Personally I'd rather learn something at scholl instead of paying 500 and getting my diploma in a box kit that I can fill out and send in anytime for my free slip of paper, but hey, that's just me.

Offline RubySlippersTopic starter

Re: Accreditation I say lets get rid of it...
« Reply #5 on: July 22, 2006, 10:29:23 AM »
The abbreviations Elvi were for the AMERICAN MEDICAL ASSOCIATION and the AMERICAN BAR ASSOCIATION and my point is let the appropriate professional organizations oversee accreditations in their field not the Federal Government.

Of course there could still be accreditation from independant agencies I just don't think the government should be involved in the process.

And your saying that a degree from Penn State would still not carry weight its clear there would be tiered education but there is now. If anything States should be the only ones to limit degree use in their borders such as the practice of medicine is done by State law while the Federal Governemnt handles drug safety. This should be no different.

Its different with religious degrees in the United States are exempt from much of this most forgo accreditation and if I lets say recieved a degree in Biblical Studies the government can't get involved in that much. If they can stay out of that why not other degrees? In some cases one could make the arguement like for Medical Degrees but even then why not leave that to the appropriate professional association.

Offline Apple of Eris

Re: Accreditation I say lets get rid of it...
« Reply #6 on: July 22, 2006, 11:28:13 AM »
I see no reason for the department of education notto oversee college accreditation. Also there are private non-profit organizations such as the Council for Higher Education Accreditation which have even stricter requirements than the fed. What in the world is wrong with having one blanket standard by the federal government? That to me seems saner than a variety of local standards which would be confusing to prospective students and employers. Oh and states can set standards as well, they just have to be more stringent than the Federal government as state laws can strengthen, but not weaken, federal law.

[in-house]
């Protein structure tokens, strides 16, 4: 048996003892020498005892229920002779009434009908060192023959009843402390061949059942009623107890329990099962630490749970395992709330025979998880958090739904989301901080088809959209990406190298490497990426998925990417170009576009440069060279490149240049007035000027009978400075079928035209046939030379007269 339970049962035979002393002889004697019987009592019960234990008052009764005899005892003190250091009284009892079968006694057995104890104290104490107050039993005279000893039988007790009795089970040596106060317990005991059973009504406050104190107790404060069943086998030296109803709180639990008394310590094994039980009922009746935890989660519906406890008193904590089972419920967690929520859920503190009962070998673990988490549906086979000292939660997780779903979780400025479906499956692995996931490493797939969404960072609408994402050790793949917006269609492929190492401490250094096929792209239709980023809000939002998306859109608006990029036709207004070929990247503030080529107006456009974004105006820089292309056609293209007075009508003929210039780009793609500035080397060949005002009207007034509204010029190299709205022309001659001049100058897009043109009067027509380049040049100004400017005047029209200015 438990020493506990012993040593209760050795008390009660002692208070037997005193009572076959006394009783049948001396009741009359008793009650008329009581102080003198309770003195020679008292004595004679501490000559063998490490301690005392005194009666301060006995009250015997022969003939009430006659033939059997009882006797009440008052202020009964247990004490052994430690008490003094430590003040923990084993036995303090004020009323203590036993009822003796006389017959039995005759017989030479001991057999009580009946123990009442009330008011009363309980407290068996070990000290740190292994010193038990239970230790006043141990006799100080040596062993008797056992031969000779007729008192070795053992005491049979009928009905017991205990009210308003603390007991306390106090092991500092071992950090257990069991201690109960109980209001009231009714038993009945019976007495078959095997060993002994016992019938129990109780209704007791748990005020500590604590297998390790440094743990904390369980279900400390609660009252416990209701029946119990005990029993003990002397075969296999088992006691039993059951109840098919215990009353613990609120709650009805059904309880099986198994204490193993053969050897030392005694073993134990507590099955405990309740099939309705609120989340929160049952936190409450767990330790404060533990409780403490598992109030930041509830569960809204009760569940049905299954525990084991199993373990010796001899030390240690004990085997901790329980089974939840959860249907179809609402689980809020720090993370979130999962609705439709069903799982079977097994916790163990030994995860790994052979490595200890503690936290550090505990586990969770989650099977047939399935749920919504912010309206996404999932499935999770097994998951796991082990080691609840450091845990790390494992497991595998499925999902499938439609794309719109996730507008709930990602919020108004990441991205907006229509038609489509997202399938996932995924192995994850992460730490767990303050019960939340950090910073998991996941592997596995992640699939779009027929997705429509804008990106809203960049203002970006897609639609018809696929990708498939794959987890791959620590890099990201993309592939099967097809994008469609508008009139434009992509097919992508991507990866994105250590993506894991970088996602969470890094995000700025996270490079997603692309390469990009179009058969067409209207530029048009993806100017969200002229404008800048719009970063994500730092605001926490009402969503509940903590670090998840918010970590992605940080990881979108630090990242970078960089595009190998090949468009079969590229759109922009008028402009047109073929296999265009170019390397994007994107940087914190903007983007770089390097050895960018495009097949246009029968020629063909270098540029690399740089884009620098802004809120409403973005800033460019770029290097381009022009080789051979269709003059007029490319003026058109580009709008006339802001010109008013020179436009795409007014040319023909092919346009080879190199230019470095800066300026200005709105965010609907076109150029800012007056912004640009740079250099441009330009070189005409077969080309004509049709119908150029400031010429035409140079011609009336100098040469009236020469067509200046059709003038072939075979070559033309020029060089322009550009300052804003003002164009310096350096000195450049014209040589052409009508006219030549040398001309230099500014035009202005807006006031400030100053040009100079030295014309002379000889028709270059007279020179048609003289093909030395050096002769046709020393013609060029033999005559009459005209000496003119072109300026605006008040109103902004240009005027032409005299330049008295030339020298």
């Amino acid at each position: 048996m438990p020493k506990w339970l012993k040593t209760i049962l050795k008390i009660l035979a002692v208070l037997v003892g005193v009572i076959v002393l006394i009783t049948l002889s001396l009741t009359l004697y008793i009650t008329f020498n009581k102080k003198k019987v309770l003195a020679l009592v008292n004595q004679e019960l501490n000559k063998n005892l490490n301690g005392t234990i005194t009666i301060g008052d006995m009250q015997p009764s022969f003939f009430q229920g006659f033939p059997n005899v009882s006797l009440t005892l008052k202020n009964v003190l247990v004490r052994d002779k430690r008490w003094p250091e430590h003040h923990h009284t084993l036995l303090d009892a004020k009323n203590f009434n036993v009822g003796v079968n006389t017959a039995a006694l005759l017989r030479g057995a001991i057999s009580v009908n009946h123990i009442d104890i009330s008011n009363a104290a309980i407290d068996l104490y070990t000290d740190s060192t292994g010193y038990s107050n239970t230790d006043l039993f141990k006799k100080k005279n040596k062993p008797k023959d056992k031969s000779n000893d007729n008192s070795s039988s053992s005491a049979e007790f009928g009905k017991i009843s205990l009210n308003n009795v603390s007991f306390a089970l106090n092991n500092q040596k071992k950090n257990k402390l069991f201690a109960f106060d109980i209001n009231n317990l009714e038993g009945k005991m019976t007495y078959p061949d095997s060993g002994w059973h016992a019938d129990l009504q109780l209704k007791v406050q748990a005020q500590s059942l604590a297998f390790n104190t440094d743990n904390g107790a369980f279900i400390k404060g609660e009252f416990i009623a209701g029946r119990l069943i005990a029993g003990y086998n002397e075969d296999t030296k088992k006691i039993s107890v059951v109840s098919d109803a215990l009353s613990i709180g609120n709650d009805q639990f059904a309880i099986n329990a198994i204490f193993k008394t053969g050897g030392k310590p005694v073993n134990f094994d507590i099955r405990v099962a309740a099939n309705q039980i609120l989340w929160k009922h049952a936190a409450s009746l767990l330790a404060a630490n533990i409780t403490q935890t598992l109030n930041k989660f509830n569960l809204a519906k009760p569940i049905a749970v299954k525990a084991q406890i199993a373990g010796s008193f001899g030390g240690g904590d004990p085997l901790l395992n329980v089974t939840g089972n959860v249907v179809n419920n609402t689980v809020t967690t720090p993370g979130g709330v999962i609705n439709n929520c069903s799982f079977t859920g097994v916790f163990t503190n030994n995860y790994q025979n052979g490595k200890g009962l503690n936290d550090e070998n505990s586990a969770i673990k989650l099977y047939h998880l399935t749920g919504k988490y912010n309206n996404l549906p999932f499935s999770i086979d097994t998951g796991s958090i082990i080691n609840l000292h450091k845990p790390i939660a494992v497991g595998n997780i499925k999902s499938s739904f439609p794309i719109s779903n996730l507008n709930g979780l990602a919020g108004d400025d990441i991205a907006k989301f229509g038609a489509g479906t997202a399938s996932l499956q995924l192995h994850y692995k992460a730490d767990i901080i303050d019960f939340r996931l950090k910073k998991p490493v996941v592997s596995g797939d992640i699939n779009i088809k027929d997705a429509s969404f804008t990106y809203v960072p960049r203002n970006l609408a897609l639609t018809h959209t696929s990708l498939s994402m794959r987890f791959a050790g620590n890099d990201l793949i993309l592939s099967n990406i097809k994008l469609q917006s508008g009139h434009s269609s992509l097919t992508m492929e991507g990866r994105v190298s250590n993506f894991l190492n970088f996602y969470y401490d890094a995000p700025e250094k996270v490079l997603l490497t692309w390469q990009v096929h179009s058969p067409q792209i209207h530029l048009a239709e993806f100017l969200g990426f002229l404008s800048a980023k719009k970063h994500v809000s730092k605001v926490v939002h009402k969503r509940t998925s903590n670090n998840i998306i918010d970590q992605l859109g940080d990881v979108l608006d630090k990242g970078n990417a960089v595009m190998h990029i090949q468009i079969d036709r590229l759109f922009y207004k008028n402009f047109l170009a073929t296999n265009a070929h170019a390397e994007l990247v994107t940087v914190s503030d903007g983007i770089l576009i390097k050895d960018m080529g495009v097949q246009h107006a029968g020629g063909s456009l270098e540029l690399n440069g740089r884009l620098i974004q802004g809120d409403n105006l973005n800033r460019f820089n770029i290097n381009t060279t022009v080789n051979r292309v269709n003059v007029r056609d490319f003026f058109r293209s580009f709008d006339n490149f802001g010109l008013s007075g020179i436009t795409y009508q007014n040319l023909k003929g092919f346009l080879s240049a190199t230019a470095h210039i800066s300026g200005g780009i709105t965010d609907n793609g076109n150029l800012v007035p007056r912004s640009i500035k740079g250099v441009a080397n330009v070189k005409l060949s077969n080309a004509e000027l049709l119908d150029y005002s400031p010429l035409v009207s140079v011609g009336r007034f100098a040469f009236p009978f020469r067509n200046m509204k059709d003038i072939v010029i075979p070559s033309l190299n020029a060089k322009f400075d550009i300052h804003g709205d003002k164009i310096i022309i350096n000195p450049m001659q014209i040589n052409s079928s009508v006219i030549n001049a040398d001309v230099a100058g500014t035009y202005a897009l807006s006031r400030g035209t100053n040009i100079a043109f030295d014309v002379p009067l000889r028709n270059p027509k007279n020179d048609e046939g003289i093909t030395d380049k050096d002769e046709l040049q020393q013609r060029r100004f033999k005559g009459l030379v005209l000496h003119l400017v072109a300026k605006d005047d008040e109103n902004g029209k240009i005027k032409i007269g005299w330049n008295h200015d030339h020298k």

Oh and if you want your degree from one of those diploma mills, go for it, they are generall illegal in the US but many are based overseas. Heck there was one where you could pay 257 US and get a masters of Law without the thousands of dollars of debt. Personally, if a college has 2-4 staff members and a PO Box as its only overhead, I'd be a little skeptical about its ability to actually educate.

And the reason that there are federal laws for this stuff is for consumer protection. These places make millions a year off of generally unwitting or just not really smart, people who want a degree. Then when tey try and get one from a real school they find themselves unable to tranfer any credits or their diploma. I have no problem with some libertarian views, but that doesn't mean i don't want some government oversight of business, and that what colleges and universities are, businesses. Private schools are out to make money and after literally decades of scams (especially of returning GIs after WWII) the govt had to step in to do something. Buisness needs regulation, that much is a fact. Free Markets are great but they need to have some oversight despite what Adam Smith might have thought.


Offline RubySlippersTopic starter

Re: Accreditation I say lets get rid of it...
« Reply #7 on: July 22, 2006, 12:33:03 PM »
This is where we differ I think the Federal Government has little place protecting adults from making adult choices. And who says diploma mills the Federal Governement and they states targeted many legitimate schools here and abroad that offer non-traditional degrees. One calleed Clayton has degrees by learning contract a person finds two mentors with at least Masters degrees and they set up a learning program in a field involving independant guided study then when they are both satisfied as to your skills you can get a degree. Its the old apprenticeship approach to learning. And if your wondering they do require the mentors have traditional masters degrees from suitable schools like the University of London and the such. I would argue such a degree if field specific is just as good a bachelors as any career college in the United States offering a three year degree in Electronics or something. Clearly not a general degree like from a state college but in a specific field would be competative.